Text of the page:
Item E-1 | Presentation

FERC today proposed to revise its 2006 regulations governing the siting of interstate electric transmission lines in order to implement congressional directives included in the Infrastructure Investment and Jobs Act.   

That legislation directed FERC to issue a rule establishing the manner in which the Commission would issue a permit for construction or modification of a transmission line located in a National Interest Electric Transmission Corridor (National Corridor) designated by the Department of Energy.  The Commission’s authority to issue such a permit is limited to situations where a state has denied or failed to act in a timely manner on an applicant’s request to site transmission facilities located in a National Corridor.

 “When it comes to siting transmission facilities, states will continue to have the primary responsibility,” FERC Chairman Rich Glick said. “Today’s NOPR proposes a framework that fulfills the statutory authority provided the Commission by Congress to act as backstop under certain circumstances. I look forward to working alongside our state partners to ensure needed transmission infrastructure is built.”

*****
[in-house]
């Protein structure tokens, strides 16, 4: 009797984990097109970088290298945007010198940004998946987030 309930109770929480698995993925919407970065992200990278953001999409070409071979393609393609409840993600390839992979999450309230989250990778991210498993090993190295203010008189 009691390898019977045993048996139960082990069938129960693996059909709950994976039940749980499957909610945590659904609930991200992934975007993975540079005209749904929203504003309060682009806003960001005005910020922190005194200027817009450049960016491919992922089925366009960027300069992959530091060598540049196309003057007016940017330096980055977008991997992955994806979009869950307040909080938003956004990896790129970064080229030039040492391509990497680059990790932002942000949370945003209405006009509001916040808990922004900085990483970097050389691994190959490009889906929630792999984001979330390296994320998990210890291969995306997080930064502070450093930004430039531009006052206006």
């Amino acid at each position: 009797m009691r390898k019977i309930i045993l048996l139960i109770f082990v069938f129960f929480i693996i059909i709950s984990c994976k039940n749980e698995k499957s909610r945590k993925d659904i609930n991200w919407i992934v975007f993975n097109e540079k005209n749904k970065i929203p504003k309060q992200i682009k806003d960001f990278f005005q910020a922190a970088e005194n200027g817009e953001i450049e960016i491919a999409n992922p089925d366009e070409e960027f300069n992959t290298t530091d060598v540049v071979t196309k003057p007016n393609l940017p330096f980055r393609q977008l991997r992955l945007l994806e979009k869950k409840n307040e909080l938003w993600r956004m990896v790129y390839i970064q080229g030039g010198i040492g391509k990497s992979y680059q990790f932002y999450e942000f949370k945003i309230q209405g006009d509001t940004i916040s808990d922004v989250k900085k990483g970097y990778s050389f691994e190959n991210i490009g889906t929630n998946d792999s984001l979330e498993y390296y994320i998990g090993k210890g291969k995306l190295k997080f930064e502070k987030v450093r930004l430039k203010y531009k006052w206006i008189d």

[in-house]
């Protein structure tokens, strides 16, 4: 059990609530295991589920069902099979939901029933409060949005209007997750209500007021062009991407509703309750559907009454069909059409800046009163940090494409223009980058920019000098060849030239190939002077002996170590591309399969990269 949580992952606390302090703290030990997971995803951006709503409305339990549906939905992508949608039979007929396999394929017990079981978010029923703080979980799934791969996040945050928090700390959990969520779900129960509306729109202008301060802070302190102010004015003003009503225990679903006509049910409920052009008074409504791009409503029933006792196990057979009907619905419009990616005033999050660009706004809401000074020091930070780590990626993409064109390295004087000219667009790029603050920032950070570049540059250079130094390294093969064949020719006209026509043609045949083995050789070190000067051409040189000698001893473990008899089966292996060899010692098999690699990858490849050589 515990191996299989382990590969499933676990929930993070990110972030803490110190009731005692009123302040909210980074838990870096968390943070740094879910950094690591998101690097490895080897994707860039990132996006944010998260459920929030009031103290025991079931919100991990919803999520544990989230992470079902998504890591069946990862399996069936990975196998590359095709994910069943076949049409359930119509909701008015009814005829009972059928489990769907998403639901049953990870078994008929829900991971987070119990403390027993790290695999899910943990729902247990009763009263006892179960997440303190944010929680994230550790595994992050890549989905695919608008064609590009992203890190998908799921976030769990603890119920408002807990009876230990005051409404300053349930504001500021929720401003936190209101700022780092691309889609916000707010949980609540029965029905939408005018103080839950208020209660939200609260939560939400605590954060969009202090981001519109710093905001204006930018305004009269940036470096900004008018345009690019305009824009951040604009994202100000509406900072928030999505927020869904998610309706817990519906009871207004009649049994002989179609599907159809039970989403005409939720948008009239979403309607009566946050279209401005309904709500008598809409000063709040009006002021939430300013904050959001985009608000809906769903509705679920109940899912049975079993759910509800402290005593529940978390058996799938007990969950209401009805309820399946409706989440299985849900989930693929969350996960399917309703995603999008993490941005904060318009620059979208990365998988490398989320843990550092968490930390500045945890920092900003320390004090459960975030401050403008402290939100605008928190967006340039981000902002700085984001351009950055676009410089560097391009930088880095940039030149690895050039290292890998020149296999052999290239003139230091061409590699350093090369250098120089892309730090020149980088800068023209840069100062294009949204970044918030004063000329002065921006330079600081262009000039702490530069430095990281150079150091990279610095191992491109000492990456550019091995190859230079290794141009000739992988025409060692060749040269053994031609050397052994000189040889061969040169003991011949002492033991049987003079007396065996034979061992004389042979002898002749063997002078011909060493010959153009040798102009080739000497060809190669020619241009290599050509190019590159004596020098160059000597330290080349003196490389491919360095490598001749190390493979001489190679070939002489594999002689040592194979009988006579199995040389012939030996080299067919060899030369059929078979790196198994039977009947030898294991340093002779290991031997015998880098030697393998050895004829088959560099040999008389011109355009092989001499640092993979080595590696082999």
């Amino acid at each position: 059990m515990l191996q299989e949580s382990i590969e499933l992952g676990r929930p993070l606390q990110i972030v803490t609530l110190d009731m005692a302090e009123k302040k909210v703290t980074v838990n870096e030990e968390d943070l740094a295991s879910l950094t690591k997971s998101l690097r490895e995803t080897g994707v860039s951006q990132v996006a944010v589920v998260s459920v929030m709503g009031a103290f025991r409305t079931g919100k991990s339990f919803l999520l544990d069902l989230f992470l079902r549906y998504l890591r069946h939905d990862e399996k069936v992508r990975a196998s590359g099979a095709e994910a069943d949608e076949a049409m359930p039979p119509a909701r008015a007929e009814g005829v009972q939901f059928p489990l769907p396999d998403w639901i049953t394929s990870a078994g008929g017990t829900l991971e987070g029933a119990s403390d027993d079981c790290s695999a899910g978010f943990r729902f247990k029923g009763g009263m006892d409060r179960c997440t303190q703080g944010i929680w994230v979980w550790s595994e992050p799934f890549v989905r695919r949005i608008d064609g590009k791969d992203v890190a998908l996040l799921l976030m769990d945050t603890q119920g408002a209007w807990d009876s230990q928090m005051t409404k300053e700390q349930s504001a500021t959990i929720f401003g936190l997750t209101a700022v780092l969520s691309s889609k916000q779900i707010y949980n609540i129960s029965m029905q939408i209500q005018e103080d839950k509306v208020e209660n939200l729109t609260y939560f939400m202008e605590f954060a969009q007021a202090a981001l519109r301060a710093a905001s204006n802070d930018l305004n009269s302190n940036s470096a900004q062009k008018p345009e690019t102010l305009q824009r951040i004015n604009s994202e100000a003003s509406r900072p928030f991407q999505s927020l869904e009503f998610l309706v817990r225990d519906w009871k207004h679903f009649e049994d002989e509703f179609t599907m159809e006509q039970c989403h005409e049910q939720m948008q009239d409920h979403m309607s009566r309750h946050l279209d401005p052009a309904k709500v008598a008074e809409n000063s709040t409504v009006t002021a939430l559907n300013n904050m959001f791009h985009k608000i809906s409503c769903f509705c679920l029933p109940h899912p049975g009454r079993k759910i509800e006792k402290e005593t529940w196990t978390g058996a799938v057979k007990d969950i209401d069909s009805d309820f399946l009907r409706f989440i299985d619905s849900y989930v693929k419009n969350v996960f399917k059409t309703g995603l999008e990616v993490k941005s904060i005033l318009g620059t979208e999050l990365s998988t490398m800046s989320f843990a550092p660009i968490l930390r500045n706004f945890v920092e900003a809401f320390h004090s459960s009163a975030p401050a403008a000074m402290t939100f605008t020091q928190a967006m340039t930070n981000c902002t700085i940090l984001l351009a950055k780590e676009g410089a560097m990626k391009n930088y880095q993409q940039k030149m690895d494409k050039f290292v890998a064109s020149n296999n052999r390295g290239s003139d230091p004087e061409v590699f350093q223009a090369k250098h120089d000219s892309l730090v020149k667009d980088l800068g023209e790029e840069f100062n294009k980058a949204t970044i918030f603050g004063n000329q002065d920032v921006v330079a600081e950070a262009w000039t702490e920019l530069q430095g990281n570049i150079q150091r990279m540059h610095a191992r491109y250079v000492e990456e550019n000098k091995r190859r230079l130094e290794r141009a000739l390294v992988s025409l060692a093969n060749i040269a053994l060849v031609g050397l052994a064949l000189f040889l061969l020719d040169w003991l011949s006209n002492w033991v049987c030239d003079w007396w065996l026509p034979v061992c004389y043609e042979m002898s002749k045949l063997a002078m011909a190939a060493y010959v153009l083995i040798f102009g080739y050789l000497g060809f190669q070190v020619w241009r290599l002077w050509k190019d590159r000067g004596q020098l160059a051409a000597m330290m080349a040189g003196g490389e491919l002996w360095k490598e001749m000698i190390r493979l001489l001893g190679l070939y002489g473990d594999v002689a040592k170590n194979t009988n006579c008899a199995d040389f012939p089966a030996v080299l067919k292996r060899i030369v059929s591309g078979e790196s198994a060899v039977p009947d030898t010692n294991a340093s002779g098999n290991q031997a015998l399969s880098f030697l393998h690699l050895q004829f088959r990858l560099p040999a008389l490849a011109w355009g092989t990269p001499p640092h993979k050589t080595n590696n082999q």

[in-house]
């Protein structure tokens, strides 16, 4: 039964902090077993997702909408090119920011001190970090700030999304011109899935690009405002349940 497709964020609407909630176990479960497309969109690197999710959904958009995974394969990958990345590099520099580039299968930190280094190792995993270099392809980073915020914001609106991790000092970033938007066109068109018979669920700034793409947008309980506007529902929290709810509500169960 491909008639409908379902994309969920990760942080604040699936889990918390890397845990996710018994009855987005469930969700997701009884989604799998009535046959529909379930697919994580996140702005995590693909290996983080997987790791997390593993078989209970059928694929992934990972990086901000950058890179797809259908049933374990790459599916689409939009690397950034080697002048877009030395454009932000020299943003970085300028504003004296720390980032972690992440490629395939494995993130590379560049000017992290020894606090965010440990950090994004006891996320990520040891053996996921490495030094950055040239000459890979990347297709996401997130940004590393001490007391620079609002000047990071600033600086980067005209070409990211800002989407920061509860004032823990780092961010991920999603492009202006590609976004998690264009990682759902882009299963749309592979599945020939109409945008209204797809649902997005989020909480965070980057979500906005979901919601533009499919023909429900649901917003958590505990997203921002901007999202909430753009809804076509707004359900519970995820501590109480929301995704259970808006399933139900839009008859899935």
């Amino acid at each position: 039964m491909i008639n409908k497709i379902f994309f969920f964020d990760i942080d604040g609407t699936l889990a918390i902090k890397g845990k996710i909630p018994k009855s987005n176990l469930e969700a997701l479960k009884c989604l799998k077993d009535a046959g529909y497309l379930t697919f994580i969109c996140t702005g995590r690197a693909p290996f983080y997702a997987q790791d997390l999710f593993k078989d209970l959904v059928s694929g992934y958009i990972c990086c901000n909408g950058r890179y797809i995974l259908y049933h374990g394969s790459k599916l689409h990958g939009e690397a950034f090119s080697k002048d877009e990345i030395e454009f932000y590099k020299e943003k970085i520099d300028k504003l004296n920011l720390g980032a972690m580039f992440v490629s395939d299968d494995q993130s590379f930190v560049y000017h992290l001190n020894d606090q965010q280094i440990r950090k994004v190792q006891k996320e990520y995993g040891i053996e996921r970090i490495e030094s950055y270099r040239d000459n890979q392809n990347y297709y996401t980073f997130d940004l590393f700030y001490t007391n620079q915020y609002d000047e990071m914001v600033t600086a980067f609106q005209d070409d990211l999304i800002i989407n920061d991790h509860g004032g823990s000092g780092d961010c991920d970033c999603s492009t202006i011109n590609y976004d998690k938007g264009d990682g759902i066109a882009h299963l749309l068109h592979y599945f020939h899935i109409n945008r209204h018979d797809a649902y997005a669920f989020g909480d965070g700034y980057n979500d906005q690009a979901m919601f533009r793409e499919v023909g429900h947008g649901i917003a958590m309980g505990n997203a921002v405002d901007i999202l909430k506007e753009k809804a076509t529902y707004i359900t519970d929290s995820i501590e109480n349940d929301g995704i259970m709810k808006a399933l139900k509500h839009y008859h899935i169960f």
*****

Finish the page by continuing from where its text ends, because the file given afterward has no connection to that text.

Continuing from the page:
Today’s Notice of Proposed Rulemaking (NOPR), among other things, proposes to:

  • Implement FERC’s newly clarified authority to issue a permit if a state has denied an applicant’s request to site transmission facilities in a National Corridor;
  • Eliminate from existing regulations the one-year delay following the submittal of state applications before FERC’s pre-filing process may commence (this would allow simultaneous processing of state applications and FERC pre-filing proceedings);
  • Introduce a new Applicant Code of Conduct as one way for an applicant to demonstrate it has met the statutory good faith efforts standard in its dealings with landowners; and
  • Add three new resource reports to be filed with the application, including an Air Quality and Environmental Noise Resource Report, a Tribal Resources Report and an Environmental Justice Report.

Comments are due within 90 days of publication in the Federal Register.


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This page was last updated on December 16, 2022